Perception and cognition of time in elderly patients (review of foreign studies)



The process of cognition and perception of time in the elderly (55-75 years) and old (75-90 years) people was always a matter of interest for gerontologists and psychologists looking for the answer to the question why in old age time flows very quickly on one hand and very slowly on the other hand. Studies show that the ability to adequately perceive and prioritize its activities in time in elderly patients depends on the physical, intellectual and social activity, and other factors that determine the quality of life and promote productive aging. The purpose of this article is to familiarize professionals with notions of perception and cognition of time, as well as paradigms of time perception studies in psychology. The article also familiarizes the readers with foreign research aspects of time cognition, i.e, orientation in time, perception of time intervals, time perspective, and mental journey of elderly patients through time

General Information

Keywords: time, time perception, cognition of time, old age, subjective wellbeing

Journal rubric: Developmental Psychology and Age-Related Psychology

Article type: scientific article


For citation: Melehin A. Perception and cognition of time in elderly patients (review of foreign studies) [Elektronnyi resurs]. Sovremennaia zarubezhnaia psikhologiia = Journal of Modern Foreign Psychology, 2015. Vol. 4, no. 2, pp. 11–19. DOI: 10.17759/jmfp.2015040202. (In Russ., аbstr. in Engl.)


  1. Bushov Yu.V. Sistemnye mekhanizmy vospriyatiya vremeni [System mechanisms of time perception]. Tomsk: Izdatel'stvo Tomskogo Universiteta, 2006. 422 p. (In Russ.).
  2. Zinchenko V.P. Vremya deistvuyushchee litso [Time actor]. Voprosy psikhologii, 2005, no. 4, pp. 63–75. (In Russ., Abstr. in Engl.).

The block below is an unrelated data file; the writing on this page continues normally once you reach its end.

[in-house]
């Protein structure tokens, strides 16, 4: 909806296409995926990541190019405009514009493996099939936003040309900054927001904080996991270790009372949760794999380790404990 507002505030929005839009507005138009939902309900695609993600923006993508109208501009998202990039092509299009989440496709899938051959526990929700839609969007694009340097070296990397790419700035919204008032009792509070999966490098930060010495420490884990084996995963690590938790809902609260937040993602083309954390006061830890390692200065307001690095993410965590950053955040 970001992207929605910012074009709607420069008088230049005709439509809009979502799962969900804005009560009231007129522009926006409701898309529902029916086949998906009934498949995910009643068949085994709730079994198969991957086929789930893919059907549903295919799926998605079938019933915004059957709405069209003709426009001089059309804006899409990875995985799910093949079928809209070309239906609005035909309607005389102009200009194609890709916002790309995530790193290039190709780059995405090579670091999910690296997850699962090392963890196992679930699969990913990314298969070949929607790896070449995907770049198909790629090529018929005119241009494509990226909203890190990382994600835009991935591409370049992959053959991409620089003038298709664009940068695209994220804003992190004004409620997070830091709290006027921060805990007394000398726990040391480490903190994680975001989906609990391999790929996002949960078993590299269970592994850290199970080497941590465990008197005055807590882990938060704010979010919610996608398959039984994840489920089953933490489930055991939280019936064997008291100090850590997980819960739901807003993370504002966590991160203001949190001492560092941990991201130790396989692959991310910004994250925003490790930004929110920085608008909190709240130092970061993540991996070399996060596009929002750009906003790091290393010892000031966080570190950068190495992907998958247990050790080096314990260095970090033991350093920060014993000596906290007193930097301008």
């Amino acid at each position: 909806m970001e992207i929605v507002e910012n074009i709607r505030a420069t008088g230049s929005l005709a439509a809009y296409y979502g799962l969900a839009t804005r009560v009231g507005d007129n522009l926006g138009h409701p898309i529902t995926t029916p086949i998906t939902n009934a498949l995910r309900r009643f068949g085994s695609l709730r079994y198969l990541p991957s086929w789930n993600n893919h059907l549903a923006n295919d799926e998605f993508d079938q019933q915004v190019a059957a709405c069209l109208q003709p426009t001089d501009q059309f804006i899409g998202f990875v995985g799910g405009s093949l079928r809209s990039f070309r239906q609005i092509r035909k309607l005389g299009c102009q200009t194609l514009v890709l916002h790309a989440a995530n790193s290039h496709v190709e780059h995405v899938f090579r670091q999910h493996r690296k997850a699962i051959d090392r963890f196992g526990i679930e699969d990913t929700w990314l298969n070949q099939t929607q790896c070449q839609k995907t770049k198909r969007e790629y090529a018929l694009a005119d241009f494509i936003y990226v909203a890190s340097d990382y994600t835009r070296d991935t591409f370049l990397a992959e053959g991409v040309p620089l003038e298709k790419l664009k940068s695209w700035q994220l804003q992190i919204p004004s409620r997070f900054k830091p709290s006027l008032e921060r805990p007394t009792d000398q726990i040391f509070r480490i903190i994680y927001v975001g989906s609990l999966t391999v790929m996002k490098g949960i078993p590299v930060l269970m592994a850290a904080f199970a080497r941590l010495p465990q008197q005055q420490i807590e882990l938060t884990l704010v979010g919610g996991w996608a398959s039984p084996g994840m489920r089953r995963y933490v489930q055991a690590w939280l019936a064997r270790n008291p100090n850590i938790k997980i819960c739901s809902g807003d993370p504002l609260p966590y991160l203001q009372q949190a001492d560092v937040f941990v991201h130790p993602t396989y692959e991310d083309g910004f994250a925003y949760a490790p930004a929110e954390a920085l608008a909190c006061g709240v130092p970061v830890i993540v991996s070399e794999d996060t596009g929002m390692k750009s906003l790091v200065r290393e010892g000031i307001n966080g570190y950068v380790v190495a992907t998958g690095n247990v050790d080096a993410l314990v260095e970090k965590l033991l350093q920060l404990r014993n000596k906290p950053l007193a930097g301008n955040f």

3. Melekhin A.I. Sovremennye kognitivnye modeli vospriyatiya vremeni [Modern cognitive models of time perception]. Rossiiskii nauchnyi zhurnal, 2003. T. 36, no. 6, pp. 240–253. (In Russ.).
  4. Allman M.J. Pathophysiological distortions in time perception and timed performance. A journal of neurology, 2012, no. 1, pp. 38–44. doi: 10.1093/brain/awr210.
  5. Baum S., Boxley R. Time perception and psychological well-being in the elderly. Psychiatric Quarterly, 1984, vol. 56, no. 1, pp. 54–61. doi: 10.1007/BF01324632.
  6. Block R.A., Zakay D. Human aging and duration judgments: A meta-analytic review. Psychology and Aging, 1998, vol. 13, no. 4, pp. 584–596. doi: 10.1037/0882-7974.13.4.584.
  7. Block R.A., Zakay D. Retrospective and prospective timing: Memory, attention, and consciousness / C. Hoerl, T. Mccormack (Eds.). Time and memory: Issues in philosophy and psychology. Oxford: Oxford University Press, 2010. Pp. 59–76.
  8. Brotchie J., Brenna J. Temporal Orientation in the Pre-Senium and Old Age. British Journal of Psychiatry,1985, vol. 147, no. 6, pp. 692–695. doi: 10.1192/bjp.147.6.692.
  9. Carrasco M.С. Estimation of short temporal intervals in Alzheimer's disease. Experimental Aging Research, 2000, vol. 26, no. 2, pp. 139–151. doi: 10.1080/036107300243605.
  10. Craik F., Hay J.F. Aging and judgments of duration: Effects of task complexity and method of estimation. Perception and Psychophysics, 1999, vol. 61, no. 3, pp. 549–560. doi: 10.3758/BF03211972.